When I was in college, long, long, ago, I was standing in line at the cafeteria when a rainbow appeared in the field across the street.
I mean the rainbow was right there, in the field. You could see it's end touching the ground and it was so near you could almost touch it yourself.
Some of us ran like fools, out of the cafeteria, across the road and into the field. The rainbow retreated a little further away with each stride we took. But it was still so close you could almost touch it. Almost.
Of course we never did catch the rainbow nor did we find a pot of gold in the field where it had touched down.
Twenty years or so ago Leon and I saw some gold rings in a shop - I think it was in Portsmouth, New Hampshire or possibly in Provincetown, Massachusetts - I don't remember where we first saw the rings by this particular artist, George Sawyer, because they were available in both locations.
We both coveted those rings which are very beautiful being made of layered gold which looks like wood grain.
The gold-smithing technique, after the art of Japanese sword-making, is called Mokume Gane. Here are a few examples of George Sawyer's work:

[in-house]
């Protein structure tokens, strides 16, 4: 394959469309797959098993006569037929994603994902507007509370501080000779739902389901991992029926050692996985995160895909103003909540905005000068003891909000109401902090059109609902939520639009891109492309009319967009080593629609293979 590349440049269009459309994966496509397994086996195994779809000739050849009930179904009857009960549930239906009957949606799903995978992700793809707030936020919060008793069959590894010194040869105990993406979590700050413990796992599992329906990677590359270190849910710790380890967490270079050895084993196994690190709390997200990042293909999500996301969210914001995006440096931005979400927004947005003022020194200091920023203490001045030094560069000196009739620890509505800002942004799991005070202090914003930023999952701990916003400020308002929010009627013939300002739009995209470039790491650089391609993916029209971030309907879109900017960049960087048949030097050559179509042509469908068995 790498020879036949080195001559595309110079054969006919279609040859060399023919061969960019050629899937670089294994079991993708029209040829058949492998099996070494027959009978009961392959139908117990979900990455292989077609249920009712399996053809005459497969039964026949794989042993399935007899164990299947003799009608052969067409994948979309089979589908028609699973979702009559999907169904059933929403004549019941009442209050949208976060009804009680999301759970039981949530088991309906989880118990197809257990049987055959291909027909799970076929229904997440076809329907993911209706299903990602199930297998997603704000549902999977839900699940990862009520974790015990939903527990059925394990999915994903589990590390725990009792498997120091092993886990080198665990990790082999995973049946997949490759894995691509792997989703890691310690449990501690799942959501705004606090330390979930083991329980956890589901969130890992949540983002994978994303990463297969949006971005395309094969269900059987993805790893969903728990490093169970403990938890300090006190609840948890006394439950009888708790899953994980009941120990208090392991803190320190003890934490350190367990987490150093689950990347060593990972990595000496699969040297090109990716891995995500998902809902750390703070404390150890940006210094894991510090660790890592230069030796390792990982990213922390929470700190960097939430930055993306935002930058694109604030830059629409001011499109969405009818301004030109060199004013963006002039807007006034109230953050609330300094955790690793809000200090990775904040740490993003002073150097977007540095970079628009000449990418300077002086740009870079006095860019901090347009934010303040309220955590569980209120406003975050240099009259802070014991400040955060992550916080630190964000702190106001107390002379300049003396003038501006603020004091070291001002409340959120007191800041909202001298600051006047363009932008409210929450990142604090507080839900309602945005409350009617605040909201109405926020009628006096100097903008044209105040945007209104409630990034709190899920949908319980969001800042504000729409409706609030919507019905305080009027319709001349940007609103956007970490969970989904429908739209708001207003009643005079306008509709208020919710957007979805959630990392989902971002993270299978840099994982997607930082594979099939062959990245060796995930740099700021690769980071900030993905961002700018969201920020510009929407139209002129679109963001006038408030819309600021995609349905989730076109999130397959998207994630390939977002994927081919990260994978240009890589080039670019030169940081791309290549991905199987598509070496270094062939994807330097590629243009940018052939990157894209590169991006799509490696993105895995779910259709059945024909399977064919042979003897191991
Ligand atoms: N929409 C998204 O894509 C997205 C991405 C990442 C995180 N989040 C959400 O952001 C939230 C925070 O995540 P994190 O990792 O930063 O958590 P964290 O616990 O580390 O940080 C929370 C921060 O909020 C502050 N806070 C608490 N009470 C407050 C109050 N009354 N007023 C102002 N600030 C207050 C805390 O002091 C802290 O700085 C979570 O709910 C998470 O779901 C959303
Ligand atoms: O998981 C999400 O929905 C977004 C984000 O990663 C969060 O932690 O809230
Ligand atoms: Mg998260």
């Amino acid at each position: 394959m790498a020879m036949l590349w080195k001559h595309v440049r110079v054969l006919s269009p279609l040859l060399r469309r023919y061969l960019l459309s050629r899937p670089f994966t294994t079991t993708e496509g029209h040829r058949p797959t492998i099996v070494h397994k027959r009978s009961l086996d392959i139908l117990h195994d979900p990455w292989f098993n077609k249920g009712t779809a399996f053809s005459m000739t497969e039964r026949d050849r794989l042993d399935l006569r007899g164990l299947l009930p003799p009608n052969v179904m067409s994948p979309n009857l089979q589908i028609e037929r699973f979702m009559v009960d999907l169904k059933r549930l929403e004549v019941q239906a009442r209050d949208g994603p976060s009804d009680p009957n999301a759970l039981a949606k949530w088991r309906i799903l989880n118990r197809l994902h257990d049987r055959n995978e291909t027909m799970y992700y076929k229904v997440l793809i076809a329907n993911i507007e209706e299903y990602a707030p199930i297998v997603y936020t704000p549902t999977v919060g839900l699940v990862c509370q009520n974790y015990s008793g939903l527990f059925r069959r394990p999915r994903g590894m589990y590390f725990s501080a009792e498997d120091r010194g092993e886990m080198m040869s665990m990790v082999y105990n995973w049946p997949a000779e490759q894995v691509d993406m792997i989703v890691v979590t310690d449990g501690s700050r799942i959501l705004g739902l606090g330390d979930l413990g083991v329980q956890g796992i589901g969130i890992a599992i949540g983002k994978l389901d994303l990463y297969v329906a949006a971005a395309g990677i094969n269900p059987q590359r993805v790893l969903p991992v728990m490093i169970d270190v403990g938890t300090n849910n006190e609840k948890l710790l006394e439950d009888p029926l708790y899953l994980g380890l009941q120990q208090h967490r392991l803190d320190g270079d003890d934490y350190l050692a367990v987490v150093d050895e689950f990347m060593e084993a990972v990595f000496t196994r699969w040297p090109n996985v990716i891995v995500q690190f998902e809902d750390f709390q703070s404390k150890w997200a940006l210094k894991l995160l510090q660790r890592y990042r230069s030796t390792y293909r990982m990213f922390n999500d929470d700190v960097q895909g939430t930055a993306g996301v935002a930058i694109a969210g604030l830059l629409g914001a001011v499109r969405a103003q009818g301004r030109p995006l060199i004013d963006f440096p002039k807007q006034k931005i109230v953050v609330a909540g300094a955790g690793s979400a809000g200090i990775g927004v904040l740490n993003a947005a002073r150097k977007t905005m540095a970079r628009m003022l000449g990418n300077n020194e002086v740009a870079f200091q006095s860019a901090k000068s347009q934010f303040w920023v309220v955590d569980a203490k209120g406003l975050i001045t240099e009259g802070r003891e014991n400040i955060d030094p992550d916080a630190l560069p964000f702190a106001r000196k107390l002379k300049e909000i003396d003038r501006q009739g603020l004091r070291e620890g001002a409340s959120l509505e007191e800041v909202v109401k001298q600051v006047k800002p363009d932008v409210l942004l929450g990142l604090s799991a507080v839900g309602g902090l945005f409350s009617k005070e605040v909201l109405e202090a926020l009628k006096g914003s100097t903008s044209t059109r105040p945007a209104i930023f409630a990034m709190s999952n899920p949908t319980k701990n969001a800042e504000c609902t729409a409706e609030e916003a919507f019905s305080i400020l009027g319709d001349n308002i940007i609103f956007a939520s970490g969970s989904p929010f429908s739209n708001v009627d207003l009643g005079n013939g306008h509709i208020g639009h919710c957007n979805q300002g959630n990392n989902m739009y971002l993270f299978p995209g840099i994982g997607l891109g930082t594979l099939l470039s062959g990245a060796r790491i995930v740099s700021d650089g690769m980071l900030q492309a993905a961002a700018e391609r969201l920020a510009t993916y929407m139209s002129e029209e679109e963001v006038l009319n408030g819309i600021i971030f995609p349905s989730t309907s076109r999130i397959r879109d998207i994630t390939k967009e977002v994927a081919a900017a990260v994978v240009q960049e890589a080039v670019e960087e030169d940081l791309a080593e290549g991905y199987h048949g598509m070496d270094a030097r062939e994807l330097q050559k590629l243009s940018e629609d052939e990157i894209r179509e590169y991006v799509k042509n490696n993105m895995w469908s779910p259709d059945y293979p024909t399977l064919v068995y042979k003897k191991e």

Back then the rings went for around $800 each. Which was more than we could afford. We started saving up though, and when we had saved about $1000, we decided to buy an RV instead. Much more fun and practical.
The next time we had saved some money for our rings the price-tag had gone up to around $1,200. But we put all of our savings toward the house we now live in. Much more sensible and practical.
We pretty much gave up the idea of getting gold mokume gane rings after that, but we still used to "visit" our rings whenever we went to Ptown or Portsmouth.
Each visit, however, saw the price increase to $1,500, then $1,800 to the current $2,500 - $4,000!
Needless to say, these rings are further out of reach now than when we first saw them.
Kind of like trying to chase a rainbow. And we still have more pressing and practical needs.
|(c) FrankDeFrancesco/End of Trail Productions|